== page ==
User flow is a pretty significant feature of MVP. Want to know why? See, when you are building an MVP, you may be so engrossed in the core features that you unintentionally ignore the users’ perspective of the product. This is nothing new. It happens.
So the user flow actually ensures that you do not miss out on anything and build the MVP keeping the final product and user satisfaction in mind. See how important this is?
Prioritize the MVP features: Hey, this one is an exclusive pointer. Suppose you are building an MVP and you have all the features listed out clearly. Now, don’t you need to set a priority on this list? Oh yes, you do! That’s what we will talk about now.
The best way to do this is by asking yourself, what your users want from the product. That’s all. Once you find the answer, set it out as high, medium, and low priorities, and you are done.
Go ahead and build the MVP.
Go ahead and build the MVP.
Also, I would like to add, if you find yourself a bit confused about the whole approach of building an MVP, you can always reach out to us.
We have been talking about MVP for a while now. It’s about time we check on the benefits of MVP. I am sure you were waiting for this bit, right? So, read along.
Suppose you are learning about a new concept in mathematics. You somewhat get a hold of the concept, practice sums around it, and off you go for an examination. But when you get the results, you see that you have failed although you were confident in your approach.
Why so? What would have been a better way to sit for the exam? I am guessing the best way would be to get feedback from your teacher on the approach that you adopted, right? Then you could work on the loopholes and generate a better result without wasting time and energy. Right?
Well, this is exactly what MVP does! MVP helps you get user feedback on the first version of your product. With that data, you can work through the loopholes and generate a better product suited for the users without wasting time and money. Love it, don’t you?
Now let’s check on some of the added benefits:
Quicker client feedback: An MVP enables you to get a hold of the user needs and expectations from your product. This also helps you build a product that serves the needs of your customers.
Save time and money: MVP prevents the drainage of your resources. You must be wondering how so? See, it’s simple. You are testing the product before finalizing it. You have used only a part of your investment in building an MVP, not the whole of it. Also, you get to utilize the time that you save in the process, in a much better way. That’s a win!
Authenticate market drifts: MVP helps you understand and evaluate market demands. this further helps you improve the product that you have already built.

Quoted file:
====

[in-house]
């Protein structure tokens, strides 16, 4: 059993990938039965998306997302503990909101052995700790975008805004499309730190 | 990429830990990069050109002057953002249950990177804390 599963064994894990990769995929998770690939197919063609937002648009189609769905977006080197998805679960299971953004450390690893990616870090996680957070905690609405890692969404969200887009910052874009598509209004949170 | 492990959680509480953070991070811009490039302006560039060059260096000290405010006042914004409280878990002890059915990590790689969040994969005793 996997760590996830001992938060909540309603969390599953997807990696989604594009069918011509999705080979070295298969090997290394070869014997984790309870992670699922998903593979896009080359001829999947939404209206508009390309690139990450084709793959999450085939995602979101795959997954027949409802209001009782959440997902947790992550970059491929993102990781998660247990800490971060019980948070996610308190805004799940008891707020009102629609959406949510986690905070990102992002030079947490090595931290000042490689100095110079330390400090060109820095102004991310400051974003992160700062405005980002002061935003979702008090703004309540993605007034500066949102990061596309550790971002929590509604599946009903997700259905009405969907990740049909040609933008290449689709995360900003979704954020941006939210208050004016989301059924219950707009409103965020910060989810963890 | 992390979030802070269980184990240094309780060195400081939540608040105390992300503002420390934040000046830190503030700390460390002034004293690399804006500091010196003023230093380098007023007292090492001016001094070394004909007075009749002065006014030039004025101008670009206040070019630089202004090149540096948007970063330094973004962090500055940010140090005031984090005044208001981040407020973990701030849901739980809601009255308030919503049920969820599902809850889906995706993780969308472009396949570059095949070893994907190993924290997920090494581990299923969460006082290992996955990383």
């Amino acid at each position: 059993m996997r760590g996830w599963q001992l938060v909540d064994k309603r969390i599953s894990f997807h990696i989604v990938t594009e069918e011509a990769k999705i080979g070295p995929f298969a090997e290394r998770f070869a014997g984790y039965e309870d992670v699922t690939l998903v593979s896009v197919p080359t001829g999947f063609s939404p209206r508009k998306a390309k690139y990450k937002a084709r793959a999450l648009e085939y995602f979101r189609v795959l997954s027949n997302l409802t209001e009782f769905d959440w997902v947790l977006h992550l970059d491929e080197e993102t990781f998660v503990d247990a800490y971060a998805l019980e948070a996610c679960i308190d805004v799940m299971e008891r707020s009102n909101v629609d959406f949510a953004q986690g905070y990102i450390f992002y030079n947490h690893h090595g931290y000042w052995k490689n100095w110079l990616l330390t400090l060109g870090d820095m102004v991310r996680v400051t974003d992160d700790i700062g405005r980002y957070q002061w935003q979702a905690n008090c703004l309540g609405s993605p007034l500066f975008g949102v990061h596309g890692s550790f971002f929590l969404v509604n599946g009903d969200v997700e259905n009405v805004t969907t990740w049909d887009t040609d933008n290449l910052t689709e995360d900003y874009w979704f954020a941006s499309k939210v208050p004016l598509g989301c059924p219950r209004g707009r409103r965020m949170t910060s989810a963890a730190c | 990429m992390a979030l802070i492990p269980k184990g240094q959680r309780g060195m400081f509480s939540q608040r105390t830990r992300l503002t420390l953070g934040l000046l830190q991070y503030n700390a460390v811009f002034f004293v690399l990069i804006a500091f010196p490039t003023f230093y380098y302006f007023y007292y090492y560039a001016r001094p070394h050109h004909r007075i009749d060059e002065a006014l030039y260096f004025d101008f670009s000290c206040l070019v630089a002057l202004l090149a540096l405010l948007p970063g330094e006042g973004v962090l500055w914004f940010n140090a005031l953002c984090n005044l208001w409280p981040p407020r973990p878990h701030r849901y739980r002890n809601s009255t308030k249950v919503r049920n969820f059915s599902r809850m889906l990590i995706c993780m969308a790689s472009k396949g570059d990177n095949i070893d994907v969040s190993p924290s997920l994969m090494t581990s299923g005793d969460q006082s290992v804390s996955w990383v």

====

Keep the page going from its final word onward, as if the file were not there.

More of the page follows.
Draw investment: If your product is promising in the MVP phase, then it will surely attract the investors. How great is that! Didn’t see that coming, did you?
Success stories of start-ups with the MVP approach
A Minimum Viable Product is the groundwork of a huge number of prosperous businesses. When talking of MVP, users are frequently skeptical about it. They keep asking for examples of successful businesses that had started with an MVP approach.
So now let me walk you through the fun part! Here are the top 5 MVP success stories which will further seal your trust in the MVP approach.
Check this out, you don’t want to miss this!
Here are a few examples of start-ups that followed the MVP approach:
Twitter is the prime microblogging social media platform in today’s world. The original prototype of Twitter served the purpose of sending messages among the internal employees at Odeo.
Twitter finally became public in the year 2006. It has been growing and expanding since then. We all know about it pretty well now, don’t we?
Groupon is a major global e-commerce platform linking subscribers with native vendors. The founders had suffered a failure and soon resorted to building an MVP.
Their very first sell included just 20 people, after which they popularized the idea through blogs. The response was pretty much compelling enough to go ahead with the idea and here we are now!
Zappos is an online shoe as well as a clothing merchandising market. Initially, it was a basic platform with some photos of shoes that the founder had taken himself.
His application of MVP was to test the product idea and not to make profits then. See how well it worked though!
Buffer is a social media management tool aimed at handling the growth of content on the internet. They started with a simple MVP that consisted of a landing page.
Soon they had people subscribing to it and waiting for updates. There, they had the validation of their product idea and went ahead with it.
Dropbox is a contemporary workshop on the internet providing a file hosting facility. Now Dropbox started with a video that they released on the internet. It simply showcased their idea even before handing out the product to the users.
The video was flooded with comments and feedback which further encouraged them to move forward with the idea!
So as we see, MVP is like the safety jacket to stay afloat in the competitive market and flow of the startup culture. I am sure you are with me on this. To build a product that your clients will be attracted to, it is important to know what they want. It is that simple.
This is exactly where the concept of minimum viable product comes in to save you from confusion, trials and errors, and even a major loss of time and resources.
If you are still reading this, thank you for hanging on! I am sure you needed this. And if you are new to the market and desire to build an MVP, then reach out to us at TheCodeWork.
Till date, we have worked with several brands and startups to turn their ideas into validated actions through our MVP program. Check out our portfolio to have a glimpse of our work.
Till then, happy brainstorming!